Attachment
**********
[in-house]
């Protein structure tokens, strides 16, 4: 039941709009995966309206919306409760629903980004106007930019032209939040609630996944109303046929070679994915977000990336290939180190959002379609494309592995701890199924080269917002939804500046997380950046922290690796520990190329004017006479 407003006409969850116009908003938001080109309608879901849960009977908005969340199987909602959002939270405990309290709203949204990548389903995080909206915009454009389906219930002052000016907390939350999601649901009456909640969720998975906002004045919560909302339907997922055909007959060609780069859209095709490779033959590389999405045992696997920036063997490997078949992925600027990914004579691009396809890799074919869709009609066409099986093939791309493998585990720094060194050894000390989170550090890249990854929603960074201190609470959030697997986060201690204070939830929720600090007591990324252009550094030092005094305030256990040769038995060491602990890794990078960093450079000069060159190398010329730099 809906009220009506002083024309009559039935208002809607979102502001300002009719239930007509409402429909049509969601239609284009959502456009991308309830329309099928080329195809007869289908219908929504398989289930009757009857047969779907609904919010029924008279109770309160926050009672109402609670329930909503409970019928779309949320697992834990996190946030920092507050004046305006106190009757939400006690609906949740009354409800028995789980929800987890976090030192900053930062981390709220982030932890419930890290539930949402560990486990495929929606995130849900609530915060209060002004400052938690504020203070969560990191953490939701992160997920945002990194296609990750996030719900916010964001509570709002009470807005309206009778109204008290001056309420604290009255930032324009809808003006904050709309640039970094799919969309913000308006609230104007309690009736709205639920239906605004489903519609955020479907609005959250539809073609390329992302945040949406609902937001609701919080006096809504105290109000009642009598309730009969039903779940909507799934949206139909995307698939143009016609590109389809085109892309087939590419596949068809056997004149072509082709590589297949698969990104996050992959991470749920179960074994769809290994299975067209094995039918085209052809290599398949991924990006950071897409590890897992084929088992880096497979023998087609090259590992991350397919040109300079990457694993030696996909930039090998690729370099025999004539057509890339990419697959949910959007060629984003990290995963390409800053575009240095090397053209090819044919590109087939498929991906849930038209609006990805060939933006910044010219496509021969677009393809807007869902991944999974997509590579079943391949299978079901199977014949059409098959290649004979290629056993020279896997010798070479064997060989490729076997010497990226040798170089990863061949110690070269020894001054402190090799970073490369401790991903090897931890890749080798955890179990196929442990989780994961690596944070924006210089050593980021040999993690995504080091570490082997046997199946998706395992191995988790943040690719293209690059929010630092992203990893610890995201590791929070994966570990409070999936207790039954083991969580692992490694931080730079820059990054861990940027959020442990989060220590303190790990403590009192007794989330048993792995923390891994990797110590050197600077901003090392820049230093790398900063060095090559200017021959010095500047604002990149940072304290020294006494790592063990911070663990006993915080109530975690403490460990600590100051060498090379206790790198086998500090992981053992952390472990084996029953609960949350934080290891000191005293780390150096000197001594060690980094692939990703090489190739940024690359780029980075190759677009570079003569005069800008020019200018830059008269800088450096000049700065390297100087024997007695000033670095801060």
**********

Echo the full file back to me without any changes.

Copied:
[in-house]
């Protein structure tokens, strides 16, 4: 039941709009995966309206919306409760629903980004106007930019032209939040609630996944109303046929070679994915977000990336290939180190959002379609494309592995701890199924080269917002939804500046997380950046922290690796520990190329004017006479 407003006409969850116009908003938001080109309608879901849960009977908005969340199987909602959002939270405990309290709203949204990548389903995080909206915009454009389906219930002052000016907390939350999601649901009456909640969720998975906002004045919560909302339907997922055909007959060609780069859209095709490779033959590389999405045992696997920036063997490997078949992925600027990914004579691009396809890799074919869709009609066409099986093939791309493998585990720094060194050894000390989170550090890249990854929603960074201190609470959030697997986060201690204070939830929720600090007591990324252009550094030092005094305030256990040769038995060491602990890794990078960093450079000069060159190398010329730099 809906009220009506002083024309009559039935208002809607979102502001300002009719239930007509409402429909049509969601239609284009959502456009991308309830329309099928080329195809007869289908219908929504398989289930009757009857047969779907609904919010029924008279109770309160926050009672109402609670329930909503409970019928779309949320697992834990996190946030920092507050004046305006106190009757939400006690609906949740009354409800028995789980929800987890976090030192900053930062981390709220982030932890419930890290539930949402560990486990495929929606995130849900609530915060209060002004400052938690504020203070969560990191953490939701992160997920945002990194296609990750996030719900916010964001509570709002009470807005309206009778109204008290001056309420604290009255930032324009809808003006904050709309640039970094799919969309913000308006609230104007309690009736709205639920239906605004489903519609955020479907609005959250539809073609390329992302945040949406609902937001609701919080006096809504105290109000009642009598309730009969039903779940909507799934949206139909995307698939143009016609590109389809085109892309087939590419596949068809056997004149072509082709590589297949698969990104996050992959991470749920179960074994769809290994299975067209094995039918085209052809290599398949991924990006950071897409590890897992084929088992880096497979023998087609090259590992991350397919040109300079990457694993030696996909930039090998690729370099025999004539057509890339990419697959949910959007060629984003990290995963390409800053575009240095090397053209090819044919590109087939498929991906849930038209609006990805060939933006910044010219496509021969677009393809807007869902991944999974997509590579079943391949299978079901199977014949059409098959290649004979290629056993020279896997010798070479064997060989490729076997010497990226040798170089990863061949110690070269020894001054402190090799970073490369401790991903090897931890890749080798955890179990196929442990989780994961690596944070924006210089050593980021040999993690995504080091570490082997046997199946998706395992191995988790943040690719293209690059929010630092992203990893610890995201590791929070994966570990409070999936207790039954083991969580692992490694931080730079820059990054861990940027959020442990989060220590303190790990403590009192007794989330048993792995923390891994990797110590050197600077901003090392820049230093790398900063060095090559200017021959010095500047604002990149940072304290020294006494790592063990911070663990006993915080109530975690403490460990600590100051060498090379206790790198086998500090992981053992952390472990084996029953609960949350934080290891000191005293780390150096000197001594060690980094692939990703090489190739940024690359780029980075190759677009570079003569005069800008020019200018830059008269800088450096000049700065390297100087024997007695000033670095801060």